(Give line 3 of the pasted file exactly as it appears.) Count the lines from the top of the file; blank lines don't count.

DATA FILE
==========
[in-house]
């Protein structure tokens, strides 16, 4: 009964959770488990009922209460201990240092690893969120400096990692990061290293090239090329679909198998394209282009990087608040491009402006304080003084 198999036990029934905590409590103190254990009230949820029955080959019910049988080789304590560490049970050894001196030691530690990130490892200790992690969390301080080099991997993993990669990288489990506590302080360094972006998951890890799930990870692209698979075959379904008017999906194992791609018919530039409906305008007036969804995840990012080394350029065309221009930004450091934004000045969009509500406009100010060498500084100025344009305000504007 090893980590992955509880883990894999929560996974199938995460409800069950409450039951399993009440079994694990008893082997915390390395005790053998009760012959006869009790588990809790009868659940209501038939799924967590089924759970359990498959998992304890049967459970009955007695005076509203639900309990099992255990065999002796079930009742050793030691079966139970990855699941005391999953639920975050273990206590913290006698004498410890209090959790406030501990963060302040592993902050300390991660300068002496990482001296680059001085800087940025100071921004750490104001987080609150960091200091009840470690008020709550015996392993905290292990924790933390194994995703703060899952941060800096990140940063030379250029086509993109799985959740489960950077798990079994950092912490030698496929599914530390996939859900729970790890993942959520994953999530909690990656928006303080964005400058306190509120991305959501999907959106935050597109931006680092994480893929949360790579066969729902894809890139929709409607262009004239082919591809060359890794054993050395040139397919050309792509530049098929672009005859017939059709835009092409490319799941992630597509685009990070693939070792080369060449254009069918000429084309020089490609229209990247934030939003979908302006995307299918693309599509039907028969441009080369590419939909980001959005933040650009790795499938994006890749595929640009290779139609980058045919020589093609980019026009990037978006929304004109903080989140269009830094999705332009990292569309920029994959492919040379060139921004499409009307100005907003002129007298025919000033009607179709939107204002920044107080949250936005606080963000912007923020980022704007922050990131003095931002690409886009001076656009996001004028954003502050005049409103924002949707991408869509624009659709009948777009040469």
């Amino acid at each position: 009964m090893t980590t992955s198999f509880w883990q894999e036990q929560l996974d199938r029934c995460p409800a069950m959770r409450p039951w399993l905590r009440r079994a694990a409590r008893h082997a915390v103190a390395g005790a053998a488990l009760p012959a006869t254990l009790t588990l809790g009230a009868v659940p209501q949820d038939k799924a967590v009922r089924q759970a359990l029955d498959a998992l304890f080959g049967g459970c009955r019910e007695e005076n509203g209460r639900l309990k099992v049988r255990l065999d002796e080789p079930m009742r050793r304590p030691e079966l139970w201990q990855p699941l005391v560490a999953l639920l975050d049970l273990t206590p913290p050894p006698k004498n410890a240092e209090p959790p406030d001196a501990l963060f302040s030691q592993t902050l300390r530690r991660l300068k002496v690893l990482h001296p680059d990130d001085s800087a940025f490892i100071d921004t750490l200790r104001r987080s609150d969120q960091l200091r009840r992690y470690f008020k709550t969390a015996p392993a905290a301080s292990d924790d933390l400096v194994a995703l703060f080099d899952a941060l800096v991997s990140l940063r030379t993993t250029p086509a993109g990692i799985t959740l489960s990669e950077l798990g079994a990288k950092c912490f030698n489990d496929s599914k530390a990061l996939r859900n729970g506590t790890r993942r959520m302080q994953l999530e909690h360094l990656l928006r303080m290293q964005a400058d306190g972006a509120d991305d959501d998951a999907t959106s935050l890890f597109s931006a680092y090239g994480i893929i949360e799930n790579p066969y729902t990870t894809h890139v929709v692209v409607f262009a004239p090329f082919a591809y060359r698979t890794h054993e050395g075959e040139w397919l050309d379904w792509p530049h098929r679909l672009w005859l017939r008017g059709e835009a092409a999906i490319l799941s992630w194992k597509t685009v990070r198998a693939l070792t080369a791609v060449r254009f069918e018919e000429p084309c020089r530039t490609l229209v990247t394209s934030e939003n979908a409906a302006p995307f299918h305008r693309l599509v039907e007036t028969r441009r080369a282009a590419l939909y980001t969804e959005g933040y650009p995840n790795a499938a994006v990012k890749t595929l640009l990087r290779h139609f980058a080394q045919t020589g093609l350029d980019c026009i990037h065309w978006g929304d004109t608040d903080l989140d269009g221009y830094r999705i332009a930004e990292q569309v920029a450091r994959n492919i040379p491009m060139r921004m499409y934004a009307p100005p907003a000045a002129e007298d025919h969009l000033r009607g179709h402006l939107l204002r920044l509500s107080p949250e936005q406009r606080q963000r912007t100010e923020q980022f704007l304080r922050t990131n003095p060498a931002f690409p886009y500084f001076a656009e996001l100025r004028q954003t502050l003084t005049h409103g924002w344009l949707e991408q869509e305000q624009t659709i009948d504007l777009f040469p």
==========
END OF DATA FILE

């Amino acid at each position: 009964m090893t980590t992955s198999f509880w883990q894999e036990q929560l996974d199938r029934c995460p409800a069950m959770r409450p039951w399993l905590r009440r079994a694990a409590r008893h082997a915390v103190a390395g005790a053998a488990l009760p012959a006869t254990l009790t588990l809790g009230a009868v659940p209501q949820d038939k799924a967590v009922r089924q759970a359990l029955d498959a998992l304890f080959g049967g459970c009955r019910e007695e005076n509203g209460r639900l309990k099992v049988r255990l065999d002796e080789p079930m009742r050793r304590p030691e079966l139970w201990q990855p699941l005391v560490a999953l639920l975050d049970l273990t206590p913290p050894p006698k004498n410890a240092e209090p959790p406030d001196a501990l963060f302040s030691q592993t902050l300390r530690r991660l300068k002496v690893l990482h001296p680059d990130d001085s800087a940025f490892i100071d921004t750490l200790r104001r987080s609150d969120q960091l200091r009840r992690y470690f008020k709550t969390a015996p392993a905290a301080s292990d924790d933390l400096v194994a995703l703060f080099d899952a941060l800096v991997s990140l940063r030379t993993t250029p086509a993109g990692i799985t959740l489960s990669e950077l798990g079994a990288k950092c912490f030698n489990d496929s599914k530390a990061l996939r859900n729970g506590t790890r993942r959520m302080q994953l999530e909690h360094l990656l928006r303080m290293q964005a400058d306190g972006a509120d991305d959501d998951a999907t959106s935050l890890f597109s931006a680092y090239g994480i893929i949360e799930n790579p066969y729902t990870t894809h890139v929709v692209v409607f262009a004239p090329f082919a591809y060359r698979t890794h054993e050395g075959e040139w397919l050309d379904w792509p530049h098929r679909l672009w005859l017939r008017g059709e835009a092409a999906i490319l799941s992630w194992k597509t685009v990070r198998a693939l070792t080369a791609v060449r254009f069918e018919e000429p084309c020089r530039t490609l229209v990247t394209s934030e939003n979908a409906a302006p995307f299918h305008r693309l599509v039907e007036t028969r441009r080369a282009a590419l939909y980001t969804e959005g933040y650009p995840n790795a499938a994006v990012k890749t595929l640009l990087r290779h139609f980058a080394q045919t020589g093609l350029d980019c026009i990037h065309w978006g929304d004109t608040d903080l989140d269009g221009y830094r999705i332009a930004e990292q569309v920029a450091r994959n492919i040379p491009m060139r921004m499409y934004a009307p100005p907003a000045a002129e007298d025919h969009l000033r009607g179709h402006l939107l204002r920044l509500s107080p949250e936005q406009r606080q963000r912007t100010e923020q980022f704007l304080r922050t990131n003095p060498a931002f690409p886009y500084f001076a656009e996001l100025r004028q954003t502050l003084t005049h409103g924002w344009l949707e991408q869509e305000q624009t659709i009948d504007l777009f040469p």